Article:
Fewer Dialysis Patients Die When States Expand Medicaid



Brown University research has found that in the first three (3) years of Medicaid expansion due to the Affordable Care Act, the number of Dialysis patients who died decreased in states that expanded Medicaid compared to non-expansion states.

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Lead researcher, Dr. Amal Trivedi (Brown University, School of Public Health) said, “To my knowledge, this is the first study to find an association between Medicaid expansion under the ACA and lower death rates in adults.” The link to expansion and lower death rates may be related to the fact that prior studies have generally found that expanding the Medicaid Program has been associated with substantial gains in coverage, access to care, use of services to limit side-effects, and better self-rated health among patients.

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In Medicaid expansion states, the number of patients who died decreased from 6.9 percent prior to expansion to 6.1 percent after expansion - a total reduction of 0.8 percentage points. While the numbers may seem meager (lacking in quantity), since we are talking about our fellow Dialysis patients' lives, this could be as many as 48,000 patients saved as a result of expanding Medicaid.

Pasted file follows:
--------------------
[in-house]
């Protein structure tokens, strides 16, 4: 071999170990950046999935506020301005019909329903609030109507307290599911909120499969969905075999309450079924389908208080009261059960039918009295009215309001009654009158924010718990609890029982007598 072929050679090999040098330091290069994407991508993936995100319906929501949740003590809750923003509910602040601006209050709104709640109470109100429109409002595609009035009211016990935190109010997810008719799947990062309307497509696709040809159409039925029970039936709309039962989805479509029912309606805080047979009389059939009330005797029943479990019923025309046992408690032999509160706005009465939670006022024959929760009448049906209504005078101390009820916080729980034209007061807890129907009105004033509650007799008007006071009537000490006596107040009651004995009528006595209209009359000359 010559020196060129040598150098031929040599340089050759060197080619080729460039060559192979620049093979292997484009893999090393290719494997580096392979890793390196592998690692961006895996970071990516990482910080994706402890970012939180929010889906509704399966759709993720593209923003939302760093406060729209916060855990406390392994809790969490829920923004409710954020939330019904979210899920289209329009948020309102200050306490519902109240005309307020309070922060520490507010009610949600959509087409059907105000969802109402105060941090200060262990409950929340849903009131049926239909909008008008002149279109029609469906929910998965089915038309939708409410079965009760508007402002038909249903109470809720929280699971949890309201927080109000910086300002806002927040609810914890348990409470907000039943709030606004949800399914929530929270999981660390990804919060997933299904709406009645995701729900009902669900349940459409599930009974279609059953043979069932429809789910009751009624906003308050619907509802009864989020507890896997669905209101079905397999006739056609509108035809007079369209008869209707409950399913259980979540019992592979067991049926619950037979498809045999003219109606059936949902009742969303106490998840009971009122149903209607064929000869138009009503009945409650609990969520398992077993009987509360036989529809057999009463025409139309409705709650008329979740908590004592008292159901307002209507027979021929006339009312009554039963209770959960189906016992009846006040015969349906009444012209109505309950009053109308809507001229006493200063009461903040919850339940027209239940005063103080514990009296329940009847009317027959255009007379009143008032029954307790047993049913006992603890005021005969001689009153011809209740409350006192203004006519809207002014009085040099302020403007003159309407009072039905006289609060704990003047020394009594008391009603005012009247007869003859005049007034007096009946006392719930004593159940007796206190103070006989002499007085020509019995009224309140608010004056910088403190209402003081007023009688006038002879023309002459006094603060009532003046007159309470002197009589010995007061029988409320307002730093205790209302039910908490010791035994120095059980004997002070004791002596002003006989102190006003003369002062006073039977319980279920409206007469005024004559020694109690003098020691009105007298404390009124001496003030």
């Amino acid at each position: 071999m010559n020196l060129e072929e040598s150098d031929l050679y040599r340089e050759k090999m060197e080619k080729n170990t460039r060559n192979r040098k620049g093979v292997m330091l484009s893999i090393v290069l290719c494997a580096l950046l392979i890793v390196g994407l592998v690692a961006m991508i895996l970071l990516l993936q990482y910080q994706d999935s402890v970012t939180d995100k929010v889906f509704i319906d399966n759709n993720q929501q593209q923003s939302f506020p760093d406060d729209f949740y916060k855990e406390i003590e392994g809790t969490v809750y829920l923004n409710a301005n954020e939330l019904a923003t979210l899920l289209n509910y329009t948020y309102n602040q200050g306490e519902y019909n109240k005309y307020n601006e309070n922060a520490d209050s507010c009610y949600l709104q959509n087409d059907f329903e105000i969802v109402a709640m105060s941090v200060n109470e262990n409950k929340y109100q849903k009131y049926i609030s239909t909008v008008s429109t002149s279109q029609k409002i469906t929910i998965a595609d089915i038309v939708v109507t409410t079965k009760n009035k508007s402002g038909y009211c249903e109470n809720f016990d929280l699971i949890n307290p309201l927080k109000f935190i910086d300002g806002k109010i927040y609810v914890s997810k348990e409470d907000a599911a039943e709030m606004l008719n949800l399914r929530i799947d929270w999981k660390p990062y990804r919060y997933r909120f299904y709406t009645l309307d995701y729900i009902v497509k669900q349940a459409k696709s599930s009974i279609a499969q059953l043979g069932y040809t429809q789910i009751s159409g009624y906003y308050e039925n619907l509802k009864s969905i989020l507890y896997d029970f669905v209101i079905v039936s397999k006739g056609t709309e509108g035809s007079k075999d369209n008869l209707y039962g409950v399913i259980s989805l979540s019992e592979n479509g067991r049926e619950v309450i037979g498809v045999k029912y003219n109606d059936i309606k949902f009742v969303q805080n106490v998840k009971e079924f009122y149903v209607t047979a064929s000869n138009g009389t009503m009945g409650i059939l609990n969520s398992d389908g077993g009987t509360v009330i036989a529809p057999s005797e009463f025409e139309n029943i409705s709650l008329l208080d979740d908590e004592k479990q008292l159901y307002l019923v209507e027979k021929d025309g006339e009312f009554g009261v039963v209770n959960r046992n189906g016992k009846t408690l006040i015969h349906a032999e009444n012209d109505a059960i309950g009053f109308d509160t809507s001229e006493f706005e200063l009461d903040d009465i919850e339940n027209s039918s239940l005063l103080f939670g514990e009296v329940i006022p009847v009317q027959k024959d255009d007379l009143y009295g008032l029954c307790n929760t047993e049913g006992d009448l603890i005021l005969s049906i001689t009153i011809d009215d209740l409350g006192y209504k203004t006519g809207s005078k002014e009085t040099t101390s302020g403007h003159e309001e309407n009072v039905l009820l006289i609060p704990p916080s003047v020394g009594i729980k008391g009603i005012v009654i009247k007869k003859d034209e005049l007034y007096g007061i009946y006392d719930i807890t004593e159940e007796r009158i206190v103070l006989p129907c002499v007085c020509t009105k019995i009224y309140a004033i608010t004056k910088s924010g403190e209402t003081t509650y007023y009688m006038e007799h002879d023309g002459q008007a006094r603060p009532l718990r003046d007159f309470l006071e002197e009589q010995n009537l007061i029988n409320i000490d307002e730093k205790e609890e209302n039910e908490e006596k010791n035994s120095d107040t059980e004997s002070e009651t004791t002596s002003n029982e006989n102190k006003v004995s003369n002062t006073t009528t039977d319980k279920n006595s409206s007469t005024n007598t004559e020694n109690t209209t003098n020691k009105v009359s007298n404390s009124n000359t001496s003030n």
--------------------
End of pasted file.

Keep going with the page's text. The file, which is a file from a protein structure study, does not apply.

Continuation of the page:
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In January 2014, 25 states and the District of Columbia extended Medicaid to non-elderly residents with incomes at or below 138 percent of the poverty level, while 25 states did not -- though eight more have expanded Medicaid since then.

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While the authors caution that more research is needed to determine exactly what caused the decrease in deaths, the study suggests expanded insurance coverage, which provides better access to care, is a key factor in reducing mortality among Dialysis patients. Medicaid expansion reduced the rate of end-stage renal disease patients without insurance, by 4.2 percentage points.

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